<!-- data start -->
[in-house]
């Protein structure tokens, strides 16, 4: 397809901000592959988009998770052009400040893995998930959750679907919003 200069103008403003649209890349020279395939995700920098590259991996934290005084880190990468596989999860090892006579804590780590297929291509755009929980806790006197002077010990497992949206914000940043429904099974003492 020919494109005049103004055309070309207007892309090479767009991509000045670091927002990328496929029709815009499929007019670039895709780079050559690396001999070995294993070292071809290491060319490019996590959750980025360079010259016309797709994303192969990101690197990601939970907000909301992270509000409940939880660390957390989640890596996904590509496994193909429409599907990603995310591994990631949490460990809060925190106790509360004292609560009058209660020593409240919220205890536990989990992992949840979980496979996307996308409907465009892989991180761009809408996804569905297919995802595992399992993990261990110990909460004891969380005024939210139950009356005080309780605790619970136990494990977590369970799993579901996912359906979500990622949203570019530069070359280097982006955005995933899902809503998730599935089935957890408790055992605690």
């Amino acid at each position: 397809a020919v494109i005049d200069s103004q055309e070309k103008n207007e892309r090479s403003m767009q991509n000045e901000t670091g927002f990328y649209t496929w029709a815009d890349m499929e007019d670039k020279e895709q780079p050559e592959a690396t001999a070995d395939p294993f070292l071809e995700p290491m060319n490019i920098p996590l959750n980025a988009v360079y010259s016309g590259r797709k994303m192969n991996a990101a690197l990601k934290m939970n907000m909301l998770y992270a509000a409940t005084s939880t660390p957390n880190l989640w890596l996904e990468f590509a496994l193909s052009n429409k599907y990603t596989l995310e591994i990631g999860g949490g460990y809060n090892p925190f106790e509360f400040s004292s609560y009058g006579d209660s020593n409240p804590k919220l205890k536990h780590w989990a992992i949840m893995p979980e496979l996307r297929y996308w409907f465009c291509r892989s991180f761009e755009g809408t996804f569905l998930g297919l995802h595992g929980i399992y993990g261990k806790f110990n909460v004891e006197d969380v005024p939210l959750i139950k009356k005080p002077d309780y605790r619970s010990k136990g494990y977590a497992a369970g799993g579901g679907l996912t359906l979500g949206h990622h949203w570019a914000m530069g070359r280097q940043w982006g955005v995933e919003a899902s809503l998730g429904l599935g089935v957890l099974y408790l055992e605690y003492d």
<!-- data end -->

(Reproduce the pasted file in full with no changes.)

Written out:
[in-house]
């Protein structure tokens, strides 16, 4: 397809901000592959988009998770052009400040893995998930959750679907919003 200069103008403003649209890349020279395939995700920098590259991996934290005084880190990468596989999860090892006579804590780590297929291509755009929980806790006197002077010990497992949206914000940043429904099974003492 020919494109005049103004055309070309207007892309090479767009991509000045670091927002990328496929029709815009499929007019670039895709780079050559690396001999070995294993070292071809290491060319490019996590959750980025360079010259016309797709994303192969990101690197990601939970907000909301992270509000409940939880660390957390989640890596996904590509496994193909429409599907990603995310591994990631949490460990809060925190106790509360004292609560009058209660020593409240919220205890536990989990992992949840979980496979996307996308409907465009892989991180761009809408996804569905297919995802595992399992993990261990110990909460004891969380005024939210139950009356005080309780605790619970136990494990977590369970799993579901996912359906979500990622949203570019530069070359280097982006955005995933899902809503998730599935089935957890408790055992605690």
């Amino acid at each position: 397809a020919v494109i005049d200069s103004q055309e070309k103008n207007e892309r090479s403003m767009q991509n000045e901000t670091g927002f990328y649209t496929w029709a815009d890349m499929e007019d670039k020279e895709q780079p050559e592959a690396t001999a070995d395939p294993f070292l071809e995700p290491m060319n490019i920098p996590l959750n980025a988009v360079y010259s016309g590259r797709k994303m192969n991996a990101a690197l990601k934290m939970n907000m909301l998770y992270a509000a409940t005084s939880t660390p957390n880190l989640w890596l996904e990468f590509a496994l193909s052009n429409k599907y990603t596989l995310e591994i990631g999860g949490g460990y809060n090892p925190f106790e509360f400040s004292s609560y009058g006579d209660s020593n409240p804590k919220l205890k536990h780590w989990a992992i949840m893995p979980e496979l996307r297929y996308w409907f465009c291509r892989s991180f761009e755009g809408t996804f569905l998930g297919l995802h595992g929980i399992y993990g261990k806790f110990n909460v004891e006197d969380v005024p939210l959750i139950k009356k005080p002077d309780y605790r619970s010990k136990g494990y977590a497992a369970g799993g579901g679907l996912t359906l979500g949206h990622h949203w570019a914000m530069g070359r280097q940043w982006g955005v995933e919003a899902s809503l998730g429904l599935g089935v957890l099974y408790l055992e605690y003492d």